I think that is a pretty silly test of construction, but putting that aside. I would probably argue that "liability in failing to exercise reasonable care and skill" expressly covers negligence, because that is the definition of negligence [even though the word 'negligence' is not used. But if that is wrong, then the clause is certainly wide enough to cover negligence, and it doesn't seem to cover anything else. The clauses in Canada Steamships, and Hollier v Rambler Motors, were both wide enough to cover strict liability - and so were held to cover only strict liability (obiter in Hollier as it wasn't even incorporated). But that doesn't apply here given the wording of the clause.

    *Any* clause purporting to restrict liability for personal injury or death caused by negligence is covered by s 2(1) - whether it is an outright exclusion or a limitation. If the clause purports to restrict liability for some other loss or damage then it falls within s 2(2). It is much more likely to be held reasonable under s 2(2) if it is a limitation clause and not an absolute exclusion - but that is a question of fact and not a rule of law. It may be that even a clause excluding liability absolutely could be reasonable in some situations. Equally, a limitation clause set at an absurdly low level is not going to be reasonable just because it's a limitation and not an exclusion.
    Canada would apply to the clause exempting liability for reasonable care and skill and would cover the breach concerned. In relation to property damage, a clause exempting liability for any loss or personal injury caused by negligence is not automatically void as the breach in question is not personal injury/death. If that is the case, s.2(2) applies in both situations?
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    (Original post by alexandra_uk)
    In relation to property damage, a clause exempting liability for any loss or personal injury caused by negligence is not automatically void as the breach in question is not personal injury/death. If that is the case, s.2(2) applies in both situations?
    Correct - the effect of s 2(1) UCTA is not to make clauses void - it is to prevent them excluding liability for personal injury or death. So if the damage is neither of those things, s 2(1) has no application at all, you just look at s 2(2) UCTA.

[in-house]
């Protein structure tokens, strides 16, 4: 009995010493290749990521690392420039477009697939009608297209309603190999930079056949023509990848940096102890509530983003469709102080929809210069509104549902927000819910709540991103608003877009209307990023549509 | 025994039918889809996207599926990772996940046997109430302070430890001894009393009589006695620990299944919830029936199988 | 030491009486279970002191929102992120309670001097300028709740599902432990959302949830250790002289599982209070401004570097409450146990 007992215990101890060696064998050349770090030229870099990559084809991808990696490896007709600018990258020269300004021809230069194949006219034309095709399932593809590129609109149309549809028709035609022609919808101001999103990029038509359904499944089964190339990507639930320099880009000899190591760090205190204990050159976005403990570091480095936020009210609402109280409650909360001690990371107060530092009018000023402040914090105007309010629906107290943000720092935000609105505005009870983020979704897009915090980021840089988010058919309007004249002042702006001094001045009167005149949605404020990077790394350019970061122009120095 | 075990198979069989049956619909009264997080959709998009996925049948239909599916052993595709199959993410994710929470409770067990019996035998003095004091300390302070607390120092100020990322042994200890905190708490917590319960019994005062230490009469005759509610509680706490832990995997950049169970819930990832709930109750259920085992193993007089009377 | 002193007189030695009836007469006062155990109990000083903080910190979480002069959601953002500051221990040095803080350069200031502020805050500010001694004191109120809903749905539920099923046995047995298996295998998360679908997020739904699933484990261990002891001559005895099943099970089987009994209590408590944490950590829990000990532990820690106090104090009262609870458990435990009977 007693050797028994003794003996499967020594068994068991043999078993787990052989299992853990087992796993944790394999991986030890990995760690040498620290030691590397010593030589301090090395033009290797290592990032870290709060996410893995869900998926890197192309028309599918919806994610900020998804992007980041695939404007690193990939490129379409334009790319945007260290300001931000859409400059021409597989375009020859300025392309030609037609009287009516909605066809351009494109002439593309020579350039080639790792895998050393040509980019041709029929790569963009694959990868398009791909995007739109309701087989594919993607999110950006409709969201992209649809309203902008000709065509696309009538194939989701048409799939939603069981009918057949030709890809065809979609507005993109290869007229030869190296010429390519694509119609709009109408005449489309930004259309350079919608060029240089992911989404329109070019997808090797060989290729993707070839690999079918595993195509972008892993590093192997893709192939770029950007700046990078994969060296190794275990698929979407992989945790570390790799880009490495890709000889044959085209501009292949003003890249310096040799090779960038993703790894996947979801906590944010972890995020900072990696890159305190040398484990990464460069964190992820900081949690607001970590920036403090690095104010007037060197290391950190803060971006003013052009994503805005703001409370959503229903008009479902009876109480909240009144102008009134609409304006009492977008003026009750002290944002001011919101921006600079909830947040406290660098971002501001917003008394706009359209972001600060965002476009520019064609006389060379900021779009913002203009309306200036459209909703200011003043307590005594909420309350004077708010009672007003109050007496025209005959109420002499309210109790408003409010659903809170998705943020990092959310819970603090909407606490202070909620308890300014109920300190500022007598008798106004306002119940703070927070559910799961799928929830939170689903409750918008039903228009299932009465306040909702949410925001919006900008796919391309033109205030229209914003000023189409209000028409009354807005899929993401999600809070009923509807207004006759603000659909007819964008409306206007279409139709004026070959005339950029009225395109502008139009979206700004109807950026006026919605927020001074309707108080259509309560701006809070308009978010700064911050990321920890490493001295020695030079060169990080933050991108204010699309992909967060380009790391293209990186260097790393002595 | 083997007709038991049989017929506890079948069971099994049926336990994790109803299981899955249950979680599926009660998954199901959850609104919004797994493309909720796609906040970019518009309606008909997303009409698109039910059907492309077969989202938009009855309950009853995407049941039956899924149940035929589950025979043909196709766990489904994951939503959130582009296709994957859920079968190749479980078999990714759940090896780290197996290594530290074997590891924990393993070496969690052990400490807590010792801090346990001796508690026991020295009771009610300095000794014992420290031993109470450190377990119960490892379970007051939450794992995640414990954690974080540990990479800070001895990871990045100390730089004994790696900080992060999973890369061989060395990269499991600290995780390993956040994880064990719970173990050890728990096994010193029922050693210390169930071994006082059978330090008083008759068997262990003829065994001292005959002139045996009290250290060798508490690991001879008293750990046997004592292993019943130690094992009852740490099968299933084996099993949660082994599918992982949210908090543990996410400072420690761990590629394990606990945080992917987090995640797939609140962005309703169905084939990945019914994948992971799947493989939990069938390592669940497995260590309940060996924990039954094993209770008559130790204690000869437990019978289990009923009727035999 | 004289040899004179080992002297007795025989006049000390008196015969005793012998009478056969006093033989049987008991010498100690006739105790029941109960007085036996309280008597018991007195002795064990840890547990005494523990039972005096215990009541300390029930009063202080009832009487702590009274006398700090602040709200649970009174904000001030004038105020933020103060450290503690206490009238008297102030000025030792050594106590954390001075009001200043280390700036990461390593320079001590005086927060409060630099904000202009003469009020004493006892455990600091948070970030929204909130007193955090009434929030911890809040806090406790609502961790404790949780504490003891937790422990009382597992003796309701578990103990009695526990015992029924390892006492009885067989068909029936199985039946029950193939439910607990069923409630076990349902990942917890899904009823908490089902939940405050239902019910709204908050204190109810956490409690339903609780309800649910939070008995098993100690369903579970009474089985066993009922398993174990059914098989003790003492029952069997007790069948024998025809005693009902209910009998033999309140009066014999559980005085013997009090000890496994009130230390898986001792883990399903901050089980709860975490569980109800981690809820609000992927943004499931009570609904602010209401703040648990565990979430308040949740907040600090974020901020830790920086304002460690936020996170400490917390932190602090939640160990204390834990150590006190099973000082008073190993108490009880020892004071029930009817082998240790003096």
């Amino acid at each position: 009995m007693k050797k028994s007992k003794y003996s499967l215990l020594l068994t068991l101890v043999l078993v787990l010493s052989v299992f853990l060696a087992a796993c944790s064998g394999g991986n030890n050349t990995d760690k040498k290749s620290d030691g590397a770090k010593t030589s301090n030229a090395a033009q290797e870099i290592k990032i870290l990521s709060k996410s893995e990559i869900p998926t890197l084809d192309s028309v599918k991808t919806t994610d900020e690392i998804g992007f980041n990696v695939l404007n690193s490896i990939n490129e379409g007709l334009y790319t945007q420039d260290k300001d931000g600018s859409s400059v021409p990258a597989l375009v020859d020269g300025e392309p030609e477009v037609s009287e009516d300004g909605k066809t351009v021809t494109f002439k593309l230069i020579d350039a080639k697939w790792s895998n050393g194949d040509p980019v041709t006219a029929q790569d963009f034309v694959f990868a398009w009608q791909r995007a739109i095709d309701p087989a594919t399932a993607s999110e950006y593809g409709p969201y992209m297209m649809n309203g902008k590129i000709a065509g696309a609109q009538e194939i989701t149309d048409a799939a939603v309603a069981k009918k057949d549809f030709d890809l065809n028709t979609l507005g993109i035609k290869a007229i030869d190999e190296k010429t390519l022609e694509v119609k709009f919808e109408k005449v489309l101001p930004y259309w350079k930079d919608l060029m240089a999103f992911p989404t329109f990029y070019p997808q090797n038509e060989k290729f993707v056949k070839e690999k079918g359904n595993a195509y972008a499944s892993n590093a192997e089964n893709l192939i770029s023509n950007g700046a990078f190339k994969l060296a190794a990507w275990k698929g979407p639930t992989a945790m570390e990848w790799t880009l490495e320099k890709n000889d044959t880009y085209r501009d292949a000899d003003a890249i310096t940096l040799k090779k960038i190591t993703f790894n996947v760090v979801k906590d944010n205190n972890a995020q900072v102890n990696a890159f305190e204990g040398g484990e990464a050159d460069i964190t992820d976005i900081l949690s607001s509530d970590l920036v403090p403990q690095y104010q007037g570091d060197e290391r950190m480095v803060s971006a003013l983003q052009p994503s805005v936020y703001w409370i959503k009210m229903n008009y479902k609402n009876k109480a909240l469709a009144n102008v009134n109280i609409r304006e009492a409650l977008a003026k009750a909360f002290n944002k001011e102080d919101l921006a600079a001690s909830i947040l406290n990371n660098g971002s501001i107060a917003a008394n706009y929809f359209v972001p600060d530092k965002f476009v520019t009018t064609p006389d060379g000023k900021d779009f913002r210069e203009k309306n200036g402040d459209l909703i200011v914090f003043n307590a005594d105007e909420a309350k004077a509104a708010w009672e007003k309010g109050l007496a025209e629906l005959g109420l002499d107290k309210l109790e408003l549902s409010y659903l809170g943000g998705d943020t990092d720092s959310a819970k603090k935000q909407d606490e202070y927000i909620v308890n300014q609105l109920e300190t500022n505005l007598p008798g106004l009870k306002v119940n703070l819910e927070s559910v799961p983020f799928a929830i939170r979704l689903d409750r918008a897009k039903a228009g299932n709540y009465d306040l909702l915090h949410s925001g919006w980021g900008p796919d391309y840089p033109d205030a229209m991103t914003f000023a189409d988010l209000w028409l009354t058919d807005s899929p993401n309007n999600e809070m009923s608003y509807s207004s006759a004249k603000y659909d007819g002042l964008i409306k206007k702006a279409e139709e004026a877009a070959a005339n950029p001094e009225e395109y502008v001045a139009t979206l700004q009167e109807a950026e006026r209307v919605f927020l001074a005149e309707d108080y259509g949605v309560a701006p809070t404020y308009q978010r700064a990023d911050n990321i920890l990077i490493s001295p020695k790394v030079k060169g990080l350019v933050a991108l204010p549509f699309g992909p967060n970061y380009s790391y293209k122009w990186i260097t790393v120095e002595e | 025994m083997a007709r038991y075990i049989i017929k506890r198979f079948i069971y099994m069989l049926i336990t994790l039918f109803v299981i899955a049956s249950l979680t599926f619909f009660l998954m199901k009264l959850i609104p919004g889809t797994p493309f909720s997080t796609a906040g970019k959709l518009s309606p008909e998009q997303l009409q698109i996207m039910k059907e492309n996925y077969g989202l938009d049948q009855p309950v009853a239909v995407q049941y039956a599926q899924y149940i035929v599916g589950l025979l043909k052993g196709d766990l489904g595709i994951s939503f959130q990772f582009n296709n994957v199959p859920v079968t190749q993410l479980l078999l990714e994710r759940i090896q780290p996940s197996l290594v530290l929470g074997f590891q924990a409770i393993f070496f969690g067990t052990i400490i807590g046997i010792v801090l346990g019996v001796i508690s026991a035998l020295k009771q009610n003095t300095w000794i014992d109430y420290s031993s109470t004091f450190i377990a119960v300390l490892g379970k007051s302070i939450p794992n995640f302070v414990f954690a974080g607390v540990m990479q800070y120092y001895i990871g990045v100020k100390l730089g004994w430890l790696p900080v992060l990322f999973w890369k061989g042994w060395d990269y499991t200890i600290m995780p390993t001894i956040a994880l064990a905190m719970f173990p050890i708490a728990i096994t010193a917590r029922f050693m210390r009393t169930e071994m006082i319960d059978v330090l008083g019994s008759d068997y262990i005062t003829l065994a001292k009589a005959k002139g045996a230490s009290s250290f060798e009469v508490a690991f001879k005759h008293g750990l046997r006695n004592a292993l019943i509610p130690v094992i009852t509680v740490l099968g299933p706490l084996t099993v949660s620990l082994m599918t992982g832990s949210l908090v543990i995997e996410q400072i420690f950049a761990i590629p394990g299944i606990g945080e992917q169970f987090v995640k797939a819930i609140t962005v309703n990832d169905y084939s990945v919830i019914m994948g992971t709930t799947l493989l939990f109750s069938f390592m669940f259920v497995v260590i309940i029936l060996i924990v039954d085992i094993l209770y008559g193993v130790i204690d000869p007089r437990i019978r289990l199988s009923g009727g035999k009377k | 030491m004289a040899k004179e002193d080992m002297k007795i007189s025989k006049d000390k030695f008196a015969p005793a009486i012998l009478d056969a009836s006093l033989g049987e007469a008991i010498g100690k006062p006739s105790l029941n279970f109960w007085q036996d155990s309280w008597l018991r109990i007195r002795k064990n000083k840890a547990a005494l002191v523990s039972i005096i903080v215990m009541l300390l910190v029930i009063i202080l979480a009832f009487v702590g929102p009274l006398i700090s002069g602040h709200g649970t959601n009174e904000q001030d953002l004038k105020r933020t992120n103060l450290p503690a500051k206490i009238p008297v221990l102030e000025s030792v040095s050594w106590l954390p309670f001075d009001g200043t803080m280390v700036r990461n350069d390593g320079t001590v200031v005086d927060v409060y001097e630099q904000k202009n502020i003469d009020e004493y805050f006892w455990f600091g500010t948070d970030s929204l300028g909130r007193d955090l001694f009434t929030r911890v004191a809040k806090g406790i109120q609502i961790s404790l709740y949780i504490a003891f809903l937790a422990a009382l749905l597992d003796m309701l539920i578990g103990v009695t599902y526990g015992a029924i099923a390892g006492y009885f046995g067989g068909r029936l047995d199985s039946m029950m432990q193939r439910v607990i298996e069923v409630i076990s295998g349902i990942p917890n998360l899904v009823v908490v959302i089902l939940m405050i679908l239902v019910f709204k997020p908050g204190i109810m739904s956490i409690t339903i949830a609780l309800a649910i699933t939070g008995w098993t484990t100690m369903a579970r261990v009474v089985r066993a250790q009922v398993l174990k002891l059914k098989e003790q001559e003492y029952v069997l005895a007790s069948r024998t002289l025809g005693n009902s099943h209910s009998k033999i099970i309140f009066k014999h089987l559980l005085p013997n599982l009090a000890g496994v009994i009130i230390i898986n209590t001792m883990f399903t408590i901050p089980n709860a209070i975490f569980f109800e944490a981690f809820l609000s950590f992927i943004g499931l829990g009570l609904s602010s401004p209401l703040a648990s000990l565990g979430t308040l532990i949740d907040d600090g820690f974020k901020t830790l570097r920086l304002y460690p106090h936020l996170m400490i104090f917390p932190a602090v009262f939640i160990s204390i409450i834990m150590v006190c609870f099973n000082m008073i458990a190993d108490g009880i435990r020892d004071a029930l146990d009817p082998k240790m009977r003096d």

It is important to see the the difference between those two effects. If s 2(1) UCTA made clauses 'void', then a clause saying 'we are not liable for personal injury or property damage' would not even exclude liability for property damage (because it would be void under s 2(1) UCTA). That is not how s 2(1) works.
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    (Original post by Forum User)
    Correct - the effect of s 2(1) UCTA is not to make clauses void - it is to prevent them excluding liability for personal injury or death. So if the damage is neither of those things, s 2(1) has no application at all, you just look at s 2(2) UCTA.

    It is important to see the the difference between those two effects. If s 2(1) UCTA made clauses 'void', then a clause saying 'we are not liable for personal injury or property damage' would not even exclude liability for property damage (because it would be void under s 2(1) UCTA). That is not how s 2(1) works.
    OK, great. Finally starting to get my head around this now!

    Finally, as far as i'm aware, s.11(4) applies to clauses which attempt to limit liability to a specified sum of money. Schedule 2 would not apply, but would apply to the clause exempting negligence?
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    (Original post by alexandra_uk)
    OK, great. Finally starting to get my head around this now!

    Finally, as far as i'm aware, s.11(4) applies to clauses which attempt to limit liability to a specified sum of money. Schedule 2 would not apply, but would apply to the clause exempting negligence?
    I'm too rusty on this stuff to give you a certain answer.

    My reading of it is that s 11(4) is stated to be 'without prejudice to subsection 2' so that one still looks at subsection 2 even if the clause is one which limits liability. And subsection 2 tells you to look at Schedule 2. But note that s 11(2) only applies to breaches of the obligation described in ss 6 and 7: "ln determining for the purposes of section 6 or 7 above whether a contract term satisfies the requirement of reasonablenes"... If the breached obligation does not fall within these sections then s 11(2) doesn't apply, and so you never get to Schedule 2 anyway - but that is nothing to do with s 11(4).
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    (Original post by Forum User)
    I'm too rusty on this stuff to give you a certain answer.

    My reading of it is that s 11(4) is stated to be 'without prejudice to subsection 2' so that one still looks at subsection 2 even if the clause is one which limits liability. And subsection 2 tells you to look at Schedule 2. But note that s 11(2) only applies to breaches of the obligation described in ss 6 and 7: "ln determining for the purposes of section 6 or 7 above whether a contract term satisfies the requirement of reasonablenes"... If the breached obligation does not fall within these sections then s 11(2) doesn't apply, and so you never get to Schedule 2 anyway - but that is nothing to do with s 11(4).
    I can't thank you enough - your help has been invaluable!

    To break down your last comment, in exploring s.11(4) I should note that it the court will have regard to the insurance and resources available, but, as it is without prejudice to subsection 2, schedule 2 can be explored as detailed by s.11(2)?